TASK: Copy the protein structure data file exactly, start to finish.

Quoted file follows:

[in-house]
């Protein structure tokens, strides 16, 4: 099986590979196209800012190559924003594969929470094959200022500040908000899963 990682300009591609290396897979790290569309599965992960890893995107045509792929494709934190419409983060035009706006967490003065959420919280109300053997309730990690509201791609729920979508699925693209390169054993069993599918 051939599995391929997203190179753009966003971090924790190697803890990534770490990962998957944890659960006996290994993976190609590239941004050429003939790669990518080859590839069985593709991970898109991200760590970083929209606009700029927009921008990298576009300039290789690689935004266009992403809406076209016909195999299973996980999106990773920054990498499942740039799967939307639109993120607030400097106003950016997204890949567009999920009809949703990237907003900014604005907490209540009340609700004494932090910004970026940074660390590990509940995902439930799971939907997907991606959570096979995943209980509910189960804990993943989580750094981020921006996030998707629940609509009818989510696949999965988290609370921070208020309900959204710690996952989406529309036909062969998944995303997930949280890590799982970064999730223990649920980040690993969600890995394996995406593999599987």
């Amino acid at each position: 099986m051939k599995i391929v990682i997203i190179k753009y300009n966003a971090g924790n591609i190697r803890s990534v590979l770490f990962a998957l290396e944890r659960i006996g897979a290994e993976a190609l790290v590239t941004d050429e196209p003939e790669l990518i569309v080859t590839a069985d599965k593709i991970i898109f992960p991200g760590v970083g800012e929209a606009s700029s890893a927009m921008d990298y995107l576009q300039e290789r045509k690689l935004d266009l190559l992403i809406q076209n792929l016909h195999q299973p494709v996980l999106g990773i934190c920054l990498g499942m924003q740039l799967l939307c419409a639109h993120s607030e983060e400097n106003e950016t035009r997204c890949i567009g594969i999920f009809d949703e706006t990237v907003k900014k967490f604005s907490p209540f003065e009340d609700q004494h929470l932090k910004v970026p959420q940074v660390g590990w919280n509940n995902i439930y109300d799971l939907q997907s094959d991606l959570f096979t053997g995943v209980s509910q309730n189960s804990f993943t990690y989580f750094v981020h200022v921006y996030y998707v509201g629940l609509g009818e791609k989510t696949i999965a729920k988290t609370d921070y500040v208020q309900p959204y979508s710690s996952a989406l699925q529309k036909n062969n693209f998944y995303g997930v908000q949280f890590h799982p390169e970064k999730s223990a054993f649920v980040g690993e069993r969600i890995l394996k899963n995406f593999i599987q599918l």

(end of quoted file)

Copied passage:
[in-house]
């Protein structure tokens, strides 16, 4: 099986590979196209800012190559924003594969929470094959200022500040908000899963 990682300009591609290396897979790290569309599965992960890893995107045509792929494709934190419409983060035009706006967490003065959420919280109300053997309730990690509201791609729920979508699925693209390169054993069993599918 051939599995391929997203190179753009966003971090924790190697803890990534770490990962998957944890659960006996290994993976190609590239941004050429003939790669990518080859590839069985593709991970898109991200760590970083929209606009700029927009921008990298576009300039290789690689935004266009992403809406076209016909195999299973996980999106990773920054990498499942740039799967939307639109993120607030400097106003950016997204890949567009999920009809949703990237907003900014604005907490209540009340609700004494932090910004970026940074660390590990509940995902439930799971939907997907991606959570096979995943209980509910189960804990993943989580750094981020921006996030998707629940609509009818989510696949999965988290609370921070208020309900959204710690996952989406529309036909062969998944995303997930949280890590799982970064999730223990649920980040690993969600890995394996995406593999599987």
């Amino acid at each position: 099986m051939k599995i391929v990682i997203i190179k753009y300009n966003a971090g924790n591609i190697r803890s990534v590979l770490f990962a998957l290396e944890r659960i006996g897979a290994e993976a190609l790290v590239t941004d050429e196209p003939e790669l990518i569309v080859t590839a069985d599965k593709i991970i898109f992960p991200g760590v970083g800012e929209a606009s700029s890893a927009m921008d990298y995107l576009q300039e290789r045509k690689l935004d266009l190559l992403i809406q076209n792929l016909h195999q299973p494709v996980l999106g990773i934190c920054l990498g499942m924003q740039l799967l939307c419409a639109h993120s607030e983060e400097n106003e950016t035009r997204c890949i567009g594969i999920f009809d949703e706006t990237v907003k900014k967490f604005s907490p209540f003065e009340d609700q004494h929470l932090k910004v970026p959420q940074v660390g590990w919280n509940n995902i439930y109300d799971l939907q997907s094959d991606l959570f096979t053997g995943v209980s509910q309730n189960s804990f993943t990690y989580f750094v981020h200022v921006y996030y998707v509201g629940l609509g009818e791609k989510t696949i999965a729920k988290t609370d921070y500040v208020q309900p959204y979508s710690s996952a989406l699925q529309k036909n062969n693209f998944y995303g997930v908000q949280f890590h799982p390169e970064k999730s223990a054993f649920v980040g690993e069993r969600i890995l394996k899963n995406f593999i599987q599918l």